0.05

0.02

0.05

0.02

0.1

0.999

0.99

500

1000 1500

Days

2000

0.04

0.999

0.99

CDF

0.90

0.90

0.50

0.50

0.75

0.10

0.10

0.9

0.7

0.01

0.001

0.01

0.001

0.8

0.65

0.7

0.6

0.6

500

1000 1500

Days

USD/DEM

2000

0.5

500

1000 1500

Days

0

Returns

0.05

1000 1500

Days

2000

CDF

0.02

0

Returns

0.02

daily returns of the USD/DEM exchange rate during the last

decade, respectively (top panels). Normal probability plots of

rt and USD/DEM returns, respectively, clearly showing the

fat tails of price returns distributions (bottom panels).

0.55

Simulation

0.5

0.05

500

2000

and the USD/DEM exchange rate, respectively.

for the simulated (left panels) and USD/DEM exchange

rate (right panels) time series. Again the properties of

the simulated price process duplicate those of historical

data. The lagged autocorrelation of returns falls into

the confidence interval of Gaussian random walk immediately, like for the dollar-mark exchange rate. The same

plot for the DJIA returns shows a bit more dependence.

This can be seen also in Table 1, where values and

significance of the R/S, DFA and GPH statistics for the

simulated and four historical data sets are presented. In

all but one case (DFA for DJIA) the Hurst exponents

of daily returns are insignificantly different from those

of white noise. On the other hand, the Hurst exponents

of the absolute value of daily returns are persistent in

all cases, with the results being significant even at the

two-sided 99% level. Moreover, the estimates of H from

the simulation are indistinguishable from those of real

market data.

In our simulations each Monte Carlo step (MCS) represents one trading hour; eight steps constitute one trading day. We typically simulate 20000 MCSs, which corresponds to 2500 trading days or roughly 10 years. We

chose such a period of time, because in this paper we compare the empirical results with historical data sets (two

FX rates and two stock indices) of about the same size:

2245 daily quotations of the dollar-mark (USD/DEM) exchange rate for the period Aug. 9th, 1990 Aug. 20th,

1999 (see Fig. 2 and Table 1), 2809 daily quotations

of the yen-dollar (JPY/USD) exchange rate for the period Jan. 2nd, 1990 Feb. 28th, 2001 (see Table 1),

2527 daily quotations of the Dow Jones Industrial Average (DJIA) index for the period Jan. 2nd, 1990 Dec.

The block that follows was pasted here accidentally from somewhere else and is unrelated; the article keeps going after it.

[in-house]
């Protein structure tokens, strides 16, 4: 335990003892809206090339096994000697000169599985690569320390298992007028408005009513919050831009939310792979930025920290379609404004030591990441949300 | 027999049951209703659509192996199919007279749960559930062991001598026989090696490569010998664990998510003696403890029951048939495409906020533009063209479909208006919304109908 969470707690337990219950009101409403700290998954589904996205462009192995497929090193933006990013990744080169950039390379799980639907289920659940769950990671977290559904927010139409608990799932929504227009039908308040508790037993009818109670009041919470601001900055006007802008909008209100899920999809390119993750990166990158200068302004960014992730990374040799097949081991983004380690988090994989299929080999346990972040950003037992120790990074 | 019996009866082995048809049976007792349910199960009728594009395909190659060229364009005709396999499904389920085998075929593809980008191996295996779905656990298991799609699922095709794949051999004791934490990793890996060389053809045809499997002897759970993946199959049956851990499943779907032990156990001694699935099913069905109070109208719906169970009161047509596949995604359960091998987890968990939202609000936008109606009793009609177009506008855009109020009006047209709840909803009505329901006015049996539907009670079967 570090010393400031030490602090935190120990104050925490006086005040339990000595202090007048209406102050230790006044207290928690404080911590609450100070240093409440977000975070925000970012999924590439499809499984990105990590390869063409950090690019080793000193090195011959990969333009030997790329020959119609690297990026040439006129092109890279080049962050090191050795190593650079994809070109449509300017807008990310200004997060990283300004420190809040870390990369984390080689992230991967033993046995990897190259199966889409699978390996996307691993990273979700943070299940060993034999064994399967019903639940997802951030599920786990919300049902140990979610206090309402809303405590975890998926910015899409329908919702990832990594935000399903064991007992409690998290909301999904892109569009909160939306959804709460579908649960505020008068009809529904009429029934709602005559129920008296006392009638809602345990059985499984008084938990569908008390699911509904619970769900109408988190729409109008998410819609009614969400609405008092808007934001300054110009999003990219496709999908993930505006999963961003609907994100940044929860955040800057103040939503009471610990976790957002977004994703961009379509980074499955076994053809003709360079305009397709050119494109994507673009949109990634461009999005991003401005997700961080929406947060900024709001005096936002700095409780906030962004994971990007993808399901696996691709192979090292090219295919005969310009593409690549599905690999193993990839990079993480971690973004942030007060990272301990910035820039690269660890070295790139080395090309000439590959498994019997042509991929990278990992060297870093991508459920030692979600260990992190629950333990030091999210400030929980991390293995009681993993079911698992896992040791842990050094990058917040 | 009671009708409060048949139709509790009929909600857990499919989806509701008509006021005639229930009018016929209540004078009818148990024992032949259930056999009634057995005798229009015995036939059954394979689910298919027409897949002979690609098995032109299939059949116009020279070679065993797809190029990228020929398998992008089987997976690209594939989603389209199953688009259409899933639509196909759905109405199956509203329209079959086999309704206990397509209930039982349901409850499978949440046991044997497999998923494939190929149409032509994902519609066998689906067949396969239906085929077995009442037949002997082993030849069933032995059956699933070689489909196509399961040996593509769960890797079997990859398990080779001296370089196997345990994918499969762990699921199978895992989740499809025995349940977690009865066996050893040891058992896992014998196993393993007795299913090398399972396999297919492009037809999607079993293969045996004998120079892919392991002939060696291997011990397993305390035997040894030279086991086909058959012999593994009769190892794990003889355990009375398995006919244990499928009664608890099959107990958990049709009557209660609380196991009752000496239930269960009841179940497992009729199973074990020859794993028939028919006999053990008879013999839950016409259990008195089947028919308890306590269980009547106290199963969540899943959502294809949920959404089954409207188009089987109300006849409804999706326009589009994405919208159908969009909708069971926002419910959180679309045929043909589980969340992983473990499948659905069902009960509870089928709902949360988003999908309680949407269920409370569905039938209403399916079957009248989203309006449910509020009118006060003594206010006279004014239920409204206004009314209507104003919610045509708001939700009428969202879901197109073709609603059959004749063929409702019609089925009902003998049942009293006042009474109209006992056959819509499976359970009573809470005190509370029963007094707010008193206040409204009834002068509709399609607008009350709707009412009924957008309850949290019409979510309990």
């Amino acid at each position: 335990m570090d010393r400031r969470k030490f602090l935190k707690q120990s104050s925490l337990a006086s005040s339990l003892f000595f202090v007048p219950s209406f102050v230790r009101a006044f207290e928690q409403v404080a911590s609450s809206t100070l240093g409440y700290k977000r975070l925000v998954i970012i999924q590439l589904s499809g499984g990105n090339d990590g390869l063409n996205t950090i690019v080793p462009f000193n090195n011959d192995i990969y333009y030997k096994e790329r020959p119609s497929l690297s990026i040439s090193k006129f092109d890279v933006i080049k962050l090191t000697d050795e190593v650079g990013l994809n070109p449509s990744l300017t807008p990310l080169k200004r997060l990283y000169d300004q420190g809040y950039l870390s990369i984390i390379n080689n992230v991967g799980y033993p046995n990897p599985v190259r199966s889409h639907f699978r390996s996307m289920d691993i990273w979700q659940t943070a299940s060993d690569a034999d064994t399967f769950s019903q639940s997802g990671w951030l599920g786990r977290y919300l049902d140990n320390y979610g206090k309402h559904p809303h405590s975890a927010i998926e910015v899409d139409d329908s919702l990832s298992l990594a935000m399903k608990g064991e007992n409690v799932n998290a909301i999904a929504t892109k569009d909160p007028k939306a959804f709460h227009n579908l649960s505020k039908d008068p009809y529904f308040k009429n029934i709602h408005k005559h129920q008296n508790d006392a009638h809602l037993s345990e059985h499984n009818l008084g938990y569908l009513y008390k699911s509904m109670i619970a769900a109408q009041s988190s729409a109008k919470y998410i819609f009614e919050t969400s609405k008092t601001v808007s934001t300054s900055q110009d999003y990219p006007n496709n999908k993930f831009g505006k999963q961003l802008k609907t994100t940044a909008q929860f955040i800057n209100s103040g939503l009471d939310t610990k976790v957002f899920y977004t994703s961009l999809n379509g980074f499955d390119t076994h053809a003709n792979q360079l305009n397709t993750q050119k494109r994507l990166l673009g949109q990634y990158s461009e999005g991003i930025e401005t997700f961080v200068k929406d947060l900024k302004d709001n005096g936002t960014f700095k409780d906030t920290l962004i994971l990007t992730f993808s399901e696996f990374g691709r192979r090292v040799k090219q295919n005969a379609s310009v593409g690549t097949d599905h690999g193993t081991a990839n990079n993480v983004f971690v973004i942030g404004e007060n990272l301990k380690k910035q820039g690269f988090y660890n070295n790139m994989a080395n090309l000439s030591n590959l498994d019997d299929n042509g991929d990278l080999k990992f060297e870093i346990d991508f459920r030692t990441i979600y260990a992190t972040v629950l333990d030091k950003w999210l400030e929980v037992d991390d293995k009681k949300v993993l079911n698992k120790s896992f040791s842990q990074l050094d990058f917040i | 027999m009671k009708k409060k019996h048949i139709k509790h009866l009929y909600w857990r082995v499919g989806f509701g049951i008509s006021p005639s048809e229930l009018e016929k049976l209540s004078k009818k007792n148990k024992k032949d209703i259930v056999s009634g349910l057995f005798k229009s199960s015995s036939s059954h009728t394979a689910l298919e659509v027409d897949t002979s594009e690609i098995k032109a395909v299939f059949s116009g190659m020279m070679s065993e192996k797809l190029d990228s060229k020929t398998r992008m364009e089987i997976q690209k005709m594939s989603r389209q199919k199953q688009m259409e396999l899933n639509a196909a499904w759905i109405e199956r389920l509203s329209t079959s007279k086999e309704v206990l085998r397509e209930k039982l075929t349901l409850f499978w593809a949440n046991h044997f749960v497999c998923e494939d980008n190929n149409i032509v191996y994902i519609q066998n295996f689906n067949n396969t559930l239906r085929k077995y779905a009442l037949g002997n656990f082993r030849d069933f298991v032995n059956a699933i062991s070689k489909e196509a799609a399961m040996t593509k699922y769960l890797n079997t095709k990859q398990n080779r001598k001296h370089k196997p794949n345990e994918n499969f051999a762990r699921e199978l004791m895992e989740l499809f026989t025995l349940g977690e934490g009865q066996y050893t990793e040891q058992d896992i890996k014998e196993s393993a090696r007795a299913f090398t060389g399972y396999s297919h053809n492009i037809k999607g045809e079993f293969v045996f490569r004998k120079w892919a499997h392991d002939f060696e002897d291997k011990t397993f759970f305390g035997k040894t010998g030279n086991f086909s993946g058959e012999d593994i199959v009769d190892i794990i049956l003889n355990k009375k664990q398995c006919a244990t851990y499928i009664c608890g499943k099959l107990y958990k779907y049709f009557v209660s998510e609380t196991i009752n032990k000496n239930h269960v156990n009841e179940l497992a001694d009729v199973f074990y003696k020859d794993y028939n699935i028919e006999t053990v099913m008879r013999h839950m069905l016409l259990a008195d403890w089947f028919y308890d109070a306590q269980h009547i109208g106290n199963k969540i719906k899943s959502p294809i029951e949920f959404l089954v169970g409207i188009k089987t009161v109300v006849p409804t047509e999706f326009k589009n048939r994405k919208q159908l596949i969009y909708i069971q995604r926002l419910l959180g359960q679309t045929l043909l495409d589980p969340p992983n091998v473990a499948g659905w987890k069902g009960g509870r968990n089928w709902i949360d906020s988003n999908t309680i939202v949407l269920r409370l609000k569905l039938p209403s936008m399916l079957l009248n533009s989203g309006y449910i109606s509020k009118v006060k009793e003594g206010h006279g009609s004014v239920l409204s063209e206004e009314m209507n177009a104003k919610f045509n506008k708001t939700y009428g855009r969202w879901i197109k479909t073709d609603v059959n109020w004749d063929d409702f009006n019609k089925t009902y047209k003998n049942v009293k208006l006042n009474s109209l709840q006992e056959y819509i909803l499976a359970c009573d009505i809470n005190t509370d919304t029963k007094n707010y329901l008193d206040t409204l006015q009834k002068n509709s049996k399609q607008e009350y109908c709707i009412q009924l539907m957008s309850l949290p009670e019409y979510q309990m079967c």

30th, 1999 (see Fig. 1), and 1561 daily quotations of the

WIG20 Warsaw Stock Exchange index (based on 20 blue

chip stocks from the Polish capital market) for the period

Jan. 2nd, 1995 Mar. 30th, 2001 (see Table 1).

1

ACF

0.8

0.6

0.6

0.4

0.4

0.2

0.2

0

0.2

0

0

10

20

30

40

Time lag (days)

50

0.2

0

10

20

30

40

Time lag (days)

50

1

ACF

ACF

0.8

0.8

0.6

0.6

0.4

0.4

0.2

0.2

0

0.2

0

[13] R.C. Blattberg, N. Gonedes, J. Business 47 (1974) 244.

[14] E. Eberlein, U. Keller, Bernoulli 1 (1995) 281.

[15] J.R. Calderon-Rossel, M. Ben-Horim, J. Intern. Business

Studies 13 (1982) 99.

[16] R. Mantegna, H.E. Stanley, Phys. Rev. Lett. 73 (1994)

2946.

[17] U.A. M

uller, M.M. Dacorogna, R.B. Olsen, O.V. Pictet,

M. Schwarz, C. Morgenegg, J. Banking & Finance 14

(1990) 1189.

[18] D.M. Guillaume, M.M. Dacorogna, R.R. Dave, U.A.

M

uller, R.B. Olsen, O.V. Pictet, Finance Stochast. 1

(1997) 95.

[19] A. Weron, R. Weron, Financial Engineering: Derivatives

Pricing, Computer Simulations, Market Statistics, (in

Polish), WNT, Warsaw, 1998.

[20] R. Weron, Physica A 285 (2000) 127.

[21] L. Bachelier, Theorie de la speculation, Annales Scientiques de lEcole Normale Superieure III-17 (1900) 21.

[22] J. Geweke, S. Porter-Hudak, J. Time Series Analysis 4

(1983) 221.

[23] R. Weron, cond-mat/0103510 (2001).

[24] H.E. Hurst, Trans. Am. Soc. Civil Engineers 116 (1951)

770.

[25] B.B. Mandelbrot, J.R. Wallis, Water Resources Res. 5

(1969) 967.

[26] C.-K. Peng, S.V. Buldyrev, S. Havlin, M. Simons, H.E.

Stanley, A.L. Goldberger, Phys. Rev. E 49 (1994) 1684.

[27] P. Bak, M. Paczuski, M. Shubik, Physica A 246 (1997)

430.

ACF

0.8

0

10

20

30

40

Time lag (days)

50

0.2

0

10

20

30

40

Time lag (days)

50

USD/DEM returns, respectively (top panels). Lagged autocorrelation functions of absolute value for the same data sets

(bottom panels). Dashed horizontal lines represent the 95%

condence interval of a Gaussian random walk.

three simple rules of our model lead to a fat-tailed distribution of returns, long-term dependence in volatility

and no dependence in returns themselves as observed for

market data. Thus we may conclude that this simple

model is a good first approximation of a number of real

financial markets.

We gratefully acknowledge critical comments of an

anonymous referee, which led to a substantial improvement of the paper.

TABLE I. Estimates of the Hurst exponent H for simulated and market data.

Data

Simulation

USD/DEM

JPY/USD

DJIA

WIG20

[2] F. Schweitzer, J.A. Holyst, Eur. Phys. J. B 15 (2000) 723.

[3] R. Savit, R. Manuca, R. Riolo, Phys. Rev. Lett. 82 (1999)

2203.

[4] A. Cavagna, J.P. Garrahan, I. Giardina, D. Sherrington,

Phys. Rev. Lett. 83 (1999) 4429.

[5] D. Chowdhury , D. Stauer, Eur. Phys. J. B 8 (1999)

477.

[6] R. Cont and J. P. Bouchaud, Macroeconomic Dyn. 4

(2000) 170.

[7] D. Challet, M. Marsili, R. Zecchina, Phys. Rev. Lett. 84

(2000) 1824.

[8] V.M. Eguiluz, M.G. Zimmermann, Phys. Rev. Lett. 85

(2000) 5659.

[9] K. Sznajd-Weron, J. Sznajd, Int. J. Mod. Phys. C 11,

No. 6 (2000).

[10] D. Stauer, A.O. Sousa, S. Moss de Oliveira , Int. J.

Mod. Phys. C 11, No. 6 (2000).

[11] J. Adler, Physica A 171, 453 (1991).

[12] See eg. S. Rachev, S. Mittnik, Stable Paretian Models

Simulation

USD/DEM

JPY/USD

DJIA

WIG20

Method

DFA

GPH

Returns

0.5270

0.4666

0.3653

0.5127

0.5115

0.6154

0.5353

0.5303

0.5790

0.4585

0.4195

0.3560

0.5030

0.4981

0.4604

Absolute value of returns

0.8940

0.9335

0.8931

0.7751

0.8406

0.8761

0.8576

0.9529

0.9287

0.7838

0.9080

0.8357

0.9103

0.9494

0.8262

R/S-AL

,

and denote signicance at the (two-sided) 90%, 95%

and 99% level, respectively. For the R/S-AL and DFA statistics inference is based on empirical Monte Carlo results of

Weron [23], whereas for the GPH statistics on asymptotic

distribution of the estimate of H [22].